Our route today took us across the headwaters area of the Mississippi River in northern Minnesota to the shores of Lake Superior along US 2 in Wisconsin. It was a treasure trove of Roadside America attractions. Starting in Bemidji where Paul Bunyan Park held a cluster of Indian related statues as well as the Park’s name sake Paul Bunyan with his trusty Blue Ox, Babe. Also along the route were a Muskellunge-shaped restaurant, The Big Fish, a giant Northern Pike, a huge Adirondack chair, and a big catfish in the “Catfish Capital of the World – Floodwood, MN. I have a connection to Floodwood that goes back to 1977-78 when we were living in Minnesota. The company I worked for, NUS, got a job to do a fisheries study of the St. Louis River in the area of Floodwood for a proposed power plant. We traveled to Floodwood periodically over the spring and summer to collect fish and water samples. When in Floodwood we stayed at the Stardust Motel that is still there today (see picture). My most vivid memory is trying to sleep at night with unit trains filled with taconite rumbling by the motel which was directly across the highway from the railroad. The Stardust looks a lot better now than it did 35 years ago.
One of the other Roadside America attractions was the Big Winnie General Store and RV Park. It is one of the most famous sites in Northern Minnesota. It is a federally recognized historic landmark that has been serving Minnesotans since 1932. The Big Winnie is an example of 1930's Bavarian-style architecture. The building was apparently designed by Frank Lloyd Wright when he was staying at Lake Winnibigoshish, the third largest lake in Minnesota, hence the name Big Winnie for the resort. The Big Winnie is currently owned and operated by Matthew Woolley and Arnold Dahl, the fifth generation of the Dahl Family to operate the establishment. We met Mr. Woolley when we stopped for some pictures of Winnie with Big Winnie. The property used to have 80 acres with more than 30 cabins, and at one time, a mess hall where loggers and trappers could eat a meal. The mess hall is now part of the store. The store and resort has had a varied clientele years ago. Chicago gangsters would visit the area and stay in the cabins. Those living at the Civilian Conservation Corps camp, behind the resort were also frequent visitors to the store. During World War II, German POWs were housed at the CCC camp and were known to have visited the store.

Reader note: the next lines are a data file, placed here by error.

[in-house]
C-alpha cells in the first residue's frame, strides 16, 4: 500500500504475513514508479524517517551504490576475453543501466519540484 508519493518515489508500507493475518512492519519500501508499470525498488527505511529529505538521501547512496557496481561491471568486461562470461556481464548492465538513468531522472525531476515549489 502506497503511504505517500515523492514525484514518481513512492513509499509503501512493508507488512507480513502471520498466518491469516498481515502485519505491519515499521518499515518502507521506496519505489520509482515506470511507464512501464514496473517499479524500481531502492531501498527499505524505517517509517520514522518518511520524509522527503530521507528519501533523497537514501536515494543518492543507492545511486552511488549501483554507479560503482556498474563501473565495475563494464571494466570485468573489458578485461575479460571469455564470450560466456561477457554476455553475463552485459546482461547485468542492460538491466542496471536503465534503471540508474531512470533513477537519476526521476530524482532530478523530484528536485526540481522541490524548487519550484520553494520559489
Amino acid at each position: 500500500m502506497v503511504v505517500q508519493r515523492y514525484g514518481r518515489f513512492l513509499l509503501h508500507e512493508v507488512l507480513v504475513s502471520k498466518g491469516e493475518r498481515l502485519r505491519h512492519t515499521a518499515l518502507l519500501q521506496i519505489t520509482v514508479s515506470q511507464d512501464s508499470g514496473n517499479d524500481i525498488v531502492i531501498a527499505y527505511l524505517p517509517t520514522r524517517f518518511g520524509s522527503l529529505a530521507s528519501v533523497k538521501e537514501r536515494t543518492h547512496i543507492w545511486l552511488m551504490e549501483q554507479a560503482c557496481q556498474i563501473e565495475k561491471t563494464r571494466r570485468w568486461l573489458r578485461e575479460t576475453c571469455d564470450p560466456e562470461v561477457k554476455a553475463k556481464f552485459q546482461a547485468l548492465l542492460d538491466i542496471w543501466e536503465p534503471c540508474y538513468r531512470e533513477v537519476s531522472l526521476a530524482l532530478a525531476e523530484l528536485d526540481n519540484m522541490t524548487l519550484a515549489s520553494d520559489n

When the current owners took over in 2004, only one restroom was operational. The four remaining cabins were boarded up and rotted; two were in such tough shape they had to be torn down. They spent more than $80,000 to renovate and restore the two cabins at the front of the property, gutting them and replacing floors, but saving what they could, to bring them back to what they were in the 1930’s and 1940’s.
As we approached Duluth, we stopped on Thompson Hill which overlooks the Duluth-Superior area including the harbor and Lake Superior. From the hill you could see that the lake is still frozen. It doesn’t look like the ice pack will go away until at least June which will make for a very cold summer in Duluth.
We ended the day in Iron River, WI at the Top ‘O the Morning RV Park on Iron Lake. It a real nice family oriented RV Park run by a young couple who bought it about a year or so ago. We spent some time tonight talking with them at the café/bar they have on the property. We had planned on going to Apostle Islands National Shoreline tomorrow, but it is pouring right now and the forecast for tomorrow is more of the same. We’ll have to wait and see. Stay tuned.